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A Quatrain is a type of poem which has its lines of verse grouped in four-line stanzas. It is one of the most common stanza forms in English verse, and can be traced back to the ancient literary traditions of Rome, Greece and China. The term quatrain may refer to a single stanza or the entire poem.

There are many forms of quatrain, each featuring variations of line length and rhyme schemes. Some recurring forms have become accepted as conventions and given names.

Among the most common is the ballad stanza, familiar in English verse and song through the centuries. This named form specifies alternating lines of four and three feet in each stanza, and the rhyme is usually A-B-C-B. This quatrain form also appears extensively in hymns. The elegaic, or heroic, quatrain is a structure using four lines of uniform length, the rhythmic stresses of iambic pentameter, and an A-B-A-B rhyme. Or if the rhyme is A-B-B-A, that's an Italian quatrain.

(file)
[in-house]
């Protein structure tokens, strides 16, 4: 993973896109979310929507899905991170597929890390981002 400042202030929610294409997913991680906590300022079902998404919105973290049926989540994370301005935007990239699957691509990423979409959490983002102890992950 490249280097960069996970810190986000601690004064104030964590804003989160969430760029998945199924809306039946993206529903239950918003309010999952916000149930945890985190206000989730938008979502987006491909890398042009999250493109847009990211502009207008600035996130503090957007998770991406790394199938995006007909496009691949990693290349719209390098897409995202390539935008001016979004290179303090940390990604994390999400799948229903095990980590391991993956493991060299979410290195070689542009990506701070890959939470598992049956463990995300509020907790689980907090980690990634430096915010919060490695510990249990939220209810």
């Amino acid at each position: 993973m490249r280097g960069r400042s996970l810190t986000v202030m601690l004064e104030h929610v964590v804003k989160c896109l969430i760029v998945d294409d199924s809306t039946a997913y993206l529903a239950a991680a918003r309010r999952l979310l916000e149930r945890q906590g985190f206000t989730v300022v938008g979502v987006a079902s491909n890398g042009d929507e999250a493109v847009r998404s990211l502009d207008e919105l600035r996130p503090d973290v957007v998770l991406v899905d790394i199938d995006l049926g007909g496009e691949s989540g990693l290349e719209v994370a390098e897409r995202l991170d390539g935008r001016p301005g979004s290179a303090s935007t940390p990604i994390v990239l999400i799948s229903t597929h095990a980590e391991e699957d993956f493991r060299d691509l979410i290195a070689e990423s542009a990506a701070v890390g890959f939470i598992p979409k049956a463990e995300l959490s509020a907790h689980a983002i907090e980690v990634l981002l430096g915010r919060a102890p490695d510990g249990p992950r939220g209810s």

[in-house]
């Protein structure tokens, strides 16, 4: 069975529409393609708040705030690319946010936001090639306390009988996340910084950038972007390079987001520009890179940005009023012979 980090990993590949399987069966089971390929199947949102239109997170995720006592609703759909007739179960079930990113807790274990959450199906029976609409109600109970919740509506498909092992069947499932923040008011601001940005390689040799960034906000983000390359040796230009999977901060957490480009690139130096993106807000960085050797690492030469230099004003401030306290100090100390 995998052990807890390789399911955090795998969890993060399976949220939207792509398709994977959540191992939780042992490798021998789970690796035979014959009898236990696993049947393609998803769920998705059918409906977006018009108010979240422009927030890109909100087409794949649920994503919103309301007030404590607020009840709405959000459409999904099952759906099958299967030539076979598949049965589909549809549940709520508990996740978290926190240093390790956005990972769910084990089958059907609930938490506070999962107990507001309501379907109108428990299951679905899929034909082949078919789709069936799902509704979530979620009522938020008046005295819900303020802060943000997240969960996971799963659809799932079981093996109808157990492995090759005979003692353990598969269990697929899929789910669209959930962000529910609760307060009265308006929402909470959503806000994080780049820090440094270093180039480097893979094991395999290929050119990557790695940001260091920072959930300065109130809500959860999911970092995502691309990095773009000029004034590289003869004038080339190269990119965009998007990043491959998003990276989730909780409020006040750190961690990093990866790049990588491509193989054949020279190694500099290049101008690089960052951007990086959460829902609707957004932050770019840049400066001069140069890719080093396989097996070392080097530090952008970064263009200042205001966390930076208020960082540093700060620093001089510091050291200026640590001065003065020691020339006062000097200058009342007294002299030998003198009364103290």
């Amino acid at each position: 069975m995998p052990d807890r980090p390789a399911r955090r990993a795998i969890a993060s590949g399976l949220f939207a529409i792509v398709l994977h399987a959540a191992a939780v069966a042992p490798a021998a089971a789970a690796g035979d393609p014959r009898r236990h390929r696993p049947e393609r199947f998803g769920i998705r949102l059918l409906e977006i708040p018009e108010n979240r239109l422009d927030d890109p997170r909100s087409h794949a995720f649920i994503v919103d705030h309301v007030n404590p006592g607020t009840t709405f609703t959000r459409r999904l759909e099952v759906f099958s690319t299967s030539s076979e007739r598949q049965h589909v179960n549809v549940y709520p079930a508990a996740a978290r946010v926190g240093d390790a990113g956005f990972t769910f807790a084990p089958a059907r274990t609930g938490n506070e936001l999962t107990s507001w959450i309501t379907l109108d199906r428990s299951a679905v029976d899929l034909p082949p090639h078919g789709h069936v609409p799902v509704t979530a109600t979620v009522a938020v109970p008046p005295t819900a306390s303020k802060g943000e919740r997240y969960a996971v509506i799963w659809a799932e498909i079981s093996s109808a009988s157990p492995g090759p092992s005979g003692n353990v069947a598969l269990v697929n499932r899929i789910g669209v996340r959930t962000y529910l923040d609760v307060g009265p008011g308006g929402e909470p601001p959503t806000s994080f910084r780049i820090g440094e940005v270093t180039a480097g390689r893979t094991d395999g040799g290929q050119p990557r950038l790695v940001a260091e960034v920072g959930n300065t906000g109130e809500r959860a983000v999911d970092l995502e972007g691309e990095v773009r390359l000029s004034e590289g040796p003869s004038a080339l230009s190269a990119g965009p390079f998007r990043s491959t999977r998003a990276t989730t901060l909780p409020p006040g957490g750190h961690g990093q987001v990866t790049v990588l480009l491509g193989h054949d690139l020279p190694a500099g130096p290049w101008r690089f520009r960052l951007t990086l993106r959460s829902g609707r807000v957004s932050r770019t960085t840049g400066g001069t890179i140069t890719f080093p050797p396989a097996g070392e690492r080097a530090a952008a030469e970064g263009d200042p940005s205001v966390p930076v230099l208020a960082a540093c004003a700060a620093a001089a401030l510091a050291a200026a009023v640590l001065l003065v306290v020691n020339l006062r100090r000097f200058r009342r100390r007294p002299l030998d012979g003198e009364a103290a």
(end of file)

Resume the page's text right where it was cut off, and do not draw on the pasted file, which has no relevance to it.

A stanza or poem consisting of four lines. In the basic form, Lines 2 and 4 must rhyme while having a similar number of syllables.


The wind doth blow today, my love
And a few small drops of rain;
I never had but one true-love
In cold grave she was lain.

[n] a stanza of four lines

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